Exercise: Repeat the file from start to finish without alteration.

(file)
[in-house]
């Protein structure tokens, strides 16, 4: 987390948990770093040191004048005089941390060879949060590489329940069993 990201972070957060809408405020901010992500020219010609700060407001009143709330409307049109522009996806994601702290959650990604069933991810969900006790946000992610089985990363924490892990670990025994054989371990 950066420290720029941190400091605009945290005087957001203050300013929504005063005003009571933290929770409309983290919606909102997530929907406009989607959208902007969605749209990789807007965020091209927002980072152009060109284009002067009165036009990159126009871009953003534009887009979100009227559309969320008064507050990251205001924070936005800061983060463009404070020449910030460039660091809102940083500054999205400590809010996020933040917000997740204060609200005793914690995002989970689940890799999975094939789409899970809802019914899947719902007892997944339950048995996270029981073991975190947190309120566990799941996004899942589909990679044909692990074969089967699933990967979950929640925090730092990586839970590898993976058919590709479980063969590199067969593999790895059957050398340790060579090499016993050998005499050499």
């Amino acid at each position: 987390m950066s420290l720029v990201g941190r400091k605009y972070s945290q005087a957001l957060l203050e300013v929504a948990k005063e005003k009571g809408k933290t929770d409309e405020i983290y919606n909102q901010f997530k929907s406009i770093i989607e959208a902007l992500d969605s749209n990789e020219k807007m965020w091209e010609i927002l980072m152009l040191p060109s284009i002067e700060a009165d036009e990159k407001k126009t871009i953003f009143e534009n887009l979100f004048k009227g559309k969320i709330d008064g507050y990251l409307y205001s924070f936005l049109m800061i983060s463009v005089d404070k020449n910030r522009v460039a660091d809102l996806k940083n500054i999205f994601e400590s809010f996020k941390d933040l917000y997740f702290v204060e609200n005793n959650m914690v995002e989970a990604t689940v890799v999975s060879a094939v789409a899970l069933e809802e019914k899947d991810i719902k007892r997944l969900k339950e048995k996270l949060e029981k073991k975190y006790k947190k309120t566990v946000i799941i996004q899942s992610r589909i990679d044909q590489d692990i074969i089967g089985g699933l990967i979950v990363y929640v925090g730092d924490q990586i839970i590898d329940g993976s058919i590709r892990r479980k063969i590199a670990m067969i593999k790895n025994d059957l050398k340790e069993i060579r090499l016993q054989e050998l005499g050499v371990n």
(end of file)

[in-house]
């Protein structure tokens, strides 16, 4: 987390948990770093040191004048005089941390060879949060590489329940069993 990201972070957060809408405020901010992500020219010609700060407001009143709330409307049109522009996806994601702290959650990604069933991810969900006790946000992610089985990363924490892990670990025994054989371990 950066420290720029941190400091605009945290005087957001203050300013929504005063005003009571933290929770409309983290919606909102997530929907406009989607959208902007969605749209990789807007965020091209927002980072152009060109284009002067009165036009990159126009871009953003534009887009979100009227559309969320008064507050990251205001924070936005800061983060463009404070020449910030460039660091809102940083500054999205400590809010996020933040917000997740204060609200005793914690995002989970689940890799999975094939789409899970809802019914899947719902007892997944339950048995996270029981073991975190947190309120566990799941996004899942589909990679044909692990074969089967699933990967979950929640925090730092990586839970590898993976058919590709479980063969590199067969593999790895059957050398340790060579090499016993050998005499050499």
């Amino acid at each position: 987390m950066s420290l720029v990201g941190r400091k605009y972070s945290q005087a957001l957060l203050e300013v929504a948990k005063e005003k009571g809408k933290t929770d409309e405020i983290y919606n909102q901010f997530k929907s406009i770093i989607e959208a902007l992500d969605s749209n990789e020219k807007m965020w091209e010609i927002l980072m152009l040191p060109s284009i002067e700060a009165d036009e990159k407001k126009t871009i953003f009143e534009n887009l979100f004048k009227g559309k969320i709330d008064g507050y990251l409307y205001s924070f936005l049109m800061i983060s463009v005089d404070k020449n910030r522009v460039a660091d809102l996806k940083n500054i999205f994601e400590s809010f996020k941390d933040l917000y997740f702290v204060e609200n005793n959650m914690v995002e989970a990604t689940v890799v999975s060879a094939v789409a899970l069933e809802e019914k899947d991810i719902k007892r997944l969900k339950e048995k996270l949060e029981k073991k975190y006790k947190k309120t566990v946000i799941i996004q899942s992610r589909i990679d044909q590489d692990i074969i089967g089985g699933l990967i979950v990363y929640v925090g730092d924490q990586i839970i590898d329940g993976s058919i590709r892990r479980k063969i590199a670990m067969i593999k790895n025994d059957l050398k340790e069993i060579r090499l016993q054989e050998l005499g050499v371990n």